It is just one example of paper-bag cookery, as the “The Oxford Companion to Food” calls it: The method of sealing proteins up in paper with a bit of liquid for moist heat and aromatics for flavor has been used by many cultures for centuries for varying types of foods. Fish may be the classic protein, but most lean proteins can be cooked this way.
I’ve tried this with the classic pompano as well as trout, salmon and cod. The only rule of thumb: The fish should be no thicker than about 1 inch.
I like this way of cooking fish because it accomplishes several goals. The moist heat prevents the fish from drying out, and the steamed aromatics penetrate the fish with flavor. Once the fillets are placed in the folded parchment, they bake undisturbed, so there is no need to worry about breaking up fillets while flipping them in a pan. Finally, I find this method doesn’t fill my house with a fishy scent the way some other methods of cooking fish can.
For success, choose thinly sliced or julienned vegetables, such as zucchini and carrots as I did here. Slicing vegetables into ribbons with a vegetable peeler is an easy way to make sure you have evenly sliced vegetables.
Then, select a splash of a flavorful liquid, such as wine or champagne vinegar. You might also consider soy sauce or citrus. The most important issue is then picking fresh herbs to include. Parsley, cilantro, thyme, rosemary, bay leaves … whatever combination you like. (Fresh is best here, but dry herbs will work in a pinch.) Also, I think a dot of butter atop the fish adds a nice finishing touch.
How you fold the parchment is up to you. I cut a large enough piece to fold over the vegetables, herbs and fish. The length of the paper will vary with the fillet shape and size. I fold the parchment in half and then place the food just on top of that center line, fold the parchment over and crimp the edges to seal it tight without pressing the paper against the fish. The steam needs room to push the paper into a bit of a balloon. (Yes, you can use aluminum foil, but it doesn’t make as pretty a presentation.)
The packets of fish are then placed on a rimmed baking sheet and run in the oven.
While the fish bakes, I clean up my prep work. When the fish are done, the packets are transferred to dinner plates and sliced open with scissors or a sharp knife at the table. (The rimmed baking sheet is virtually spotless, leaving you with dinner dishes and little else to clean after eating.)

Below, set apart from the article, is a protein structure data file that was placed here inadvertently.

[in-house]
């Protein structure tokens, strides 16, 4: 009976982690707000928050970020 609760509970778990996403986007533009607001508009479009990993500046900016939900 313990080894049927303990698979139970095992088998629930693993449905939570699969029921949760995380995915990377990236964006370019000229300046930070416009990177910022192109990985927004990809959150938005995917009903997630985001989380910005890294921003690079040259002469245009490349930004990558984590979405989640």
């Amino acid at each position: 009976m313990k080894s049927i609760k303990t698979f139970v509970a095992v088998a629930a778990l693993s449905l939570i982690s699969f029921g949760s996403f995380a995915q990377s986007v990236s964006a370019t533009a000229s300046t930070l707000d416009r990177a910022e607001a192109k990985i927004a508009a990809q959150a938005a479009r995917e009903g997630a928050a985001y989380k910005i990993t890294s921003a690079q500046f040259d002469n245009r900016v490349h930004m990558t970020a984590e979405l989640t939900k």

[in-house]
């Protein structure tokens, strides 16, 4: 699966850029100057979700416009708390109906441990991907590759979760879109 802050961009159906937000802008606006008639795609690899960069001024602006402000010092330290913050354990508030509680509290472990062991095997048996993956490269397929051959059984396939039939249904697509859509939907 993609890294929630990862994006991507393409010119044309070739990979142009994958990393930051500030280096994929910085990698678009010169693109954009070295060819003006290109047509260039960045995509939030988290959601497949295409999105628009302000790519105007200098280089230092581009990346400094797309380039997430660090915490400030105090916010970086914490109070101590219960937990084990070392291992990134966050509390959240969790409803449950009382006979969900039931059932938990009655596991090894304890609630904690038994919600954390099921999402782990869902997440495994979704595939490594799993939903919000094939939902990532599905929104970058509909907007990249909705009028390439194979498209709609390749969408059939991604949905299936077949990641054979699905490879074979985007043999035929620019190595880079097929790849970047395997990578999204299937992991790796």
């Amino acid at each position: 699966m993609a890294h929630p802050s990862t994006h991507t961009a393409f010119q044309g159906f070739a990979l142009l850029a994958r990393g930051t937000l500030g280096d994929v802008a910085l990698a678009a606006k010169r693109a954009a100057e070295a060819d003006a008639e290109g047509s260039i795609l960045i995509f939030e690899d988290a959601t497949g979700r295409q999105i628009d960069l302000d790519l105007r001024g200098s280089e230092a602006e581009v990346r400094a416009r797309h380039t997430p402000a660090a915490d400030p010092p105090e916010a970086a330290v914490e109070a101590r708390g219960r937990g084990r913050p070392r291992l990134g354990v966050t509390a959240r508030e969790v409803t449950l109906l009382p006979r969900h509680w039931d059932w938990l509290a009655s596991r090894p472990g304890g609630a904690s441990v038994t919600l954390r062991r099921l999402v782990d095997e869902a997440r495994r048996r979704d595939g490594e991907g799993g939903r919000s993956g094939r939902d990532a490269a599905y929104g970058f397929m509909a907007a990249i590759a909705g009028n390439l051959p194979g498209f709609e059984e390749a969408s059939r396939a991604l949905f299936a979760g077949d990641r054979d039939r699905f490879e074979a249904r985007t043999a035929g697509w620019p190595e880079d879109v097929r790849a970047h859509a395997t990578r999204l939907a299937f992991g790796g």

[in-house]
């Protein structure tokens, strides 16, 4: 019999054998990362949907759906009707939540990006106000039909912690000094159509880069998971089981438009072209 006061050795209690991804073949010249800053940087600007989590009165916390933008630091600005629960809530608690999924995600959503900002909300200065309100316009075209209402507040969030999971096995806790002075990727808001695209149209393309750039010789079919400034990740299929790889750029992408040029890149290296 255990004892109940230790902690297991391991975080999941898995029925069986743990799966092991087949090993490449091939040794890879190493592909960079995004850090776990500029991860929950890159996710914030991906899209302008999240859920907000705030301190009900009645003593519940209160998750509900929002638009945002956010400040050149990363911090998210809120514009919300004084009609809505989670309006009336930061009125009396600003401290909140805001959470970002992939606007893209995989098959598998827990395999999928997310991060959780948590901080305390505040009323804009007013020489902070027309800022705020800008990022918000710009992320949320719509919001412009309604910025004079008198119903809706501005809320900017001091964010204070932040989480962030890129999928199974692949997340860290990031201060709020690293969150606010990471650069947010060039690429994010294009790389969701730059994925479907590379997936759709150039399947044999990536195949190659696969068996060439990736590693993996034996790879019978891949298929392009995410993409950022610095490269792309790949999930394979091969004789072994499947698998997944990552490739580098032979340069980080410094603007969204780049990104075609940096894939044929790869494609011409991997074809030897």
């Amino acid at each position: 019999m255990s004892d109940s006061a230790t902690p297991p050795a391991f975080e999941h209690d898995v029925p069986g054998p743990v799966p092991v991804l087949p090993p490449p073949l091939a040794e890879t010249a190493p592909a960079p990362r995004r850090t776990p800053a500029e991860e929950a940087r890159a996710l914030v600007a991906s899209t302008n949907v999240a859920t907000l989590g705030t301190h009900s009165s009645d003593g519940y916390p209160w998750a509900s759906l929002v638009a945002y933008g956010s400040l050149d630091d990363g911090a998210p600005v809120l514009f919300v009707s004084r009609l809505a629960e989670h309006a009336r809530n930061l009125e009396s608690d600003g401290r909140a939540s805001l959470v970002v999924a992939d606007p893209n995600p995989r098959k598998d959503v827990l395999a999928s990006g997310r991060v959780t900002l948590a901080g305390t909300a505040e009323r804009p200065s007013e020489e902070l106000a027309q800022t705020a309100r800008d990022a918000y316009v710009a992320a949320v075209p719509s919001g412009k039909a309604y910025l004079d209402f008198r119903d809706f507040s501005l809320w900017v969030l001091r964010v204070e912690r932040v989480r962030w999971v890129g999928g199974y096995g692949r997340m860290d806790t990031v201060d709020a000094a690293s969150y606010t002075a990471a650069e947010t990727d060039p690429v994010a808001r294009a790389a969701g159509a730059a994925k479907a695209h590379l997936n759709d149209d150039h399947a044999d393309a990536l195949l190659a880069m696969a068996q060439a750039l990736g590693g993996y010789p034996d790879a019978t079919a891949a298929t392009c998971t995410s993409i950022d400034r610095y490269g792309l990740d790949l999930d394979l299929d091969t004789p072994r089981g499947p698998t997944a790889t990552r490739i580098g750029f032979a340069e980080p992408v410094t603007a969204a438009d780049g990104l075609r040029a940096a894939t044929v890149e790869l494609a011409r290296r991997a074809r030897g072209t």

When that packet is slit open and a bit of steam rises, it brings that herby aroma to your nose as you dig into piping hot, moist fish set against the bright, tender vegetables and herbs.
Some people make a side sauce to spoon over the fish, but I find that with the right combination of herbs, flavorful liquids and a touch of fat, that’s unnecessary.
If I use wine to flavor my fish, I add a splash to each packet and then chill the bottle to have with the meal, which can be rounded out with a lightly dressed green salad.
NOTE: If using bay leaves, discard them before eating.
- 1 lemon
- 1 zucchini (about 10 ounces), peeled and trimmed
- 1 carrot (about 4 ounces), trimmed
- 1 shallot, peeled and thinly sliced
- 3 tablespoons extra-virgin olive oil, divided
- 1 teaspoon fresh thyme leaves or 1/4 teaspoon dry
- 3/4 teaspoon freshly ground black pepper, divided, plus more as needed
- 1/2 teaspoon fine salt, divided
- 2 garlic cloves, thinly sliced
- 4 bay leaves (optional, see NOTE)
- 4 (7- to 9-ounce) skinless, boneless fish fillets, such as pompano, cod or trout
- 1 tablespoon unsalted butter, cut into small pieces
- 1/4 cup dry white wine, such as sauvignon blanc (optional)
- Torn fresh basil leaves, for serving (optional)
Position two racks so they are roughly in the center of the oven, with space between them, and preheat to 400 degrees.
Halve the lemon and juice one half; reserve the other half for serving.
Using a vegetable peeler, slice the zucchini and carrot into thin, wide ribbons. In a large bowl, toss the zucchini, carrot, shallot and 1 tablespoon of the olive oil, the lemon juice, thyme, 1/4 teaspoon of pepper and 1/8 teaspoon salt until evenly coated.
Cut four (12-by-15-inch) pieces of parchment paper. (The size of the parchment needed may vary depending on the shape of the fillets.) Fold each sheet in half lengthwise, and then open flat. Evenly divide the vegetables, garlic and bay leaves, if using, on one half of each piece of parchment, near the fold. Drizzle a bit of the drippings from the vegetable bowl on top of each pile of vegetables.
Pat each fish fillet dry. Use the remaining oil to coat each fillet and sprinkle each with the remaining salt and pepper. Place the fillets on top of the vegetable piles, then dot the fish with butter. Drizzle 1 tablespoon of wine, if using, over each fillet.
Fold the empty parchment half over the top of the fillets and roll the edges, crimping to seal tightly. The paper can touch the fish, but should not be pressed against it, so the packets have room to expand.
Using a spatula, carefully transfer the 4 bags to one or two rimmed baking sheets (depending on the size of fillets you may need a second baking sheet). Bake for about 12 minutes for thin fillets, 15 minutes if the fillets are more than 1-inch thick. The fish will be opaque and flake and the vegetables will be crisp-tender. To check, remove one packet and gently use a fork to flake the fish, resealing and returning to the oven as needed.
Meanwhile, slice the remaining lemon half into 4 wedges.
To serve, place a packet on each dinner plate. Using scissors or a very sharp paring knife, cut open the packet and fold back the opened flap, being careful of any hot steam that escapes. Sprinkle over the fresh basil and a few more grounds of fresh pepper, if using, and serve with a wedge of lemon.
Calories: 319; Total Fat: 15 g; Saturated Fat: 4 g; Cholesterol: 93 mg; Sodium: 425 mg; Carbohydrates: 7 g; Dietary Fiber: 2 g; Sugar: 2 g; Protein: 38 g.